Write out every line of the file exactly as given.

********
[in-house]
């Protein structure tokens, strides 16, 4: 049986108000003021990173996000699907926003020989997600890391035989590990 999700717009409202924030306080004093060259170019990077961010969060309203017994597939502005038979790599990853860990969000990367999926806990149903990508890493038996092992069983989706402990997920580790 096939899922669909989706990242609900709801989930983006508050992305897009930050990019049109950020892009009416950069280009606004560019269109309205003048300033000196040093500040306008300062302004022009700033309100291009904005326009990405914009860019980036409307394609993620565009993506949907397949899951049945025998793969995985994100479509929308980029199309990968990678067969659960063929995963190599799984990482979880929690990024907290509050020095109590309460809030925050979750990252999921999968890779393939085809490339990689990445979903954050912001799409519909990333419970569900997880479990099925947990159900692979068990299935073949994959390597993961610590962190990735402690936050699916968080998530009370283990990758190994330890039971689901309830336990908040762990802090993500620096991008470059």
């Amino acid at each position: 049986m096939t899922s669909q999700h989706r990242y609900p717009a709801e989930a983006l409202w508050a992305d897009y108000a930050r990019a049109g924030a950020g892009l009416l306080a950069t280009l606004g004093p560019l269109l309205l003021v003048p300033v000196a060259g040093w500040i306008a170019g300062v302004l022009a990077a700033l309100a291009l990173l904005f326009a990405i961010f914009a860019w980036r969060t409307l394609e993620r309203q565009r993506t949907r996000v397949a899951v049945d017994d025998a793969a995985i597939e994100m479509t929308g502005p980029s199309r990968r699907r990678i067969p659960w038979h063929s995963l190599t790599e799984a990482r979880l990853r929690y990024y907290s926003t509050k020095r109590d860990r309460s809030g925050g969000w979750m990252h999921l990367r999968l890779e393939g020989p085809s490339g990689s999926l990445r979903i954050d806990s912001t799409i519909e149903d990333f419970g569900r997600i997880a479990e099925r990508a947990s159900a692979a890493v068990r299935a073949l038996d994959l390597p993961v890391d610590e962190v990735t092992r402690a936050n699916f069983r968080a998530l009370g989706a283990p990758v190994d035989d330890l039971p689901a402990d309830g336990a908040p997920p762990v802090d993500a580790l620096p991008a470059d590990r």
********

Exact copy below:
[in-house]
């Protein structure tokens, strides 16, 4: 049986108000003021990173996000699907926003020989997600890391035989590990 999700717009409202924030306080004093060259170019990077961010969060309203017994597939502005038979790599990853860990969000990367999926806990149903990508890493038996092992069983989706402990997920580790 096939899922669909989706990242609900709801989930983006508050992305897009930050990019049109950020892009009416950069280009606004560019269109309205003048300033000196040093500040306008300062302004022009700033309100291009904005326009990405914009860019980036409307394609993620565009993506949907397949899951049945025998793969995985994100479509929308980029199309990968990678067969659960063929995963190599799984990482979880929690990024907290509050020095109590309460809030925050979750990252999921999968890779393939085809490339990689990445979903954050912001799409519909990333419970569900997880479990099925947990159900692979068990299935073949994959390597993961610590962190990735402690936050699916968080998530009370283990990758190994330890039971689901309830336990908040762990802090993500620096991008470059």
């Amino acid at each position: 049986m096939t899922s669909q999700h989706r990242y609900p717009a709801e989930a983006l409202w508050a992305d897009y108000a930050r990019a049109g924030a950020g892009l009416l306080a950069t280009l606004g004093p560019l269109l309205l003021v003048p300033v000196a060259g040093w500040i306008a170019g300062v302004l022009a990077a700033l309100a291009l990173l904005f326009a990405i961010f914009a860019w980036r969060t409307l394609e993620r309203q565009r993506t949907r996000v397949a899951v049945d017994d025998a793969a995985i597939e994100m479509t929308g502005p980029s199309r990968r699907r990678i067969p659960w038979h063929s995963l190599t790599e799984a990482r979880l990853r929690y990024y907290s926003t509050k020095r109590d860990r309460s809030g925050g969000w979750m990252h999921l990367r999968l890779e393939g020989p085809s490339g990689s999926l990445r979903i954050d806990s912001t799409i519909e149903d990333f419970g569900r997600i997880a479990e099925r990508a947990s159900a692979a890493v068990r299935a073949l038996d994959l390597p993961v890391d610590e962190v990735t092992r402690a936050n699916f069983r968080a998530l009370g989706a283990p990758v190994d035989d330890l039971p689901a402990d309830g336990a908040p997920p762990v802090d993500a580790l620096p991008a470059d590990r």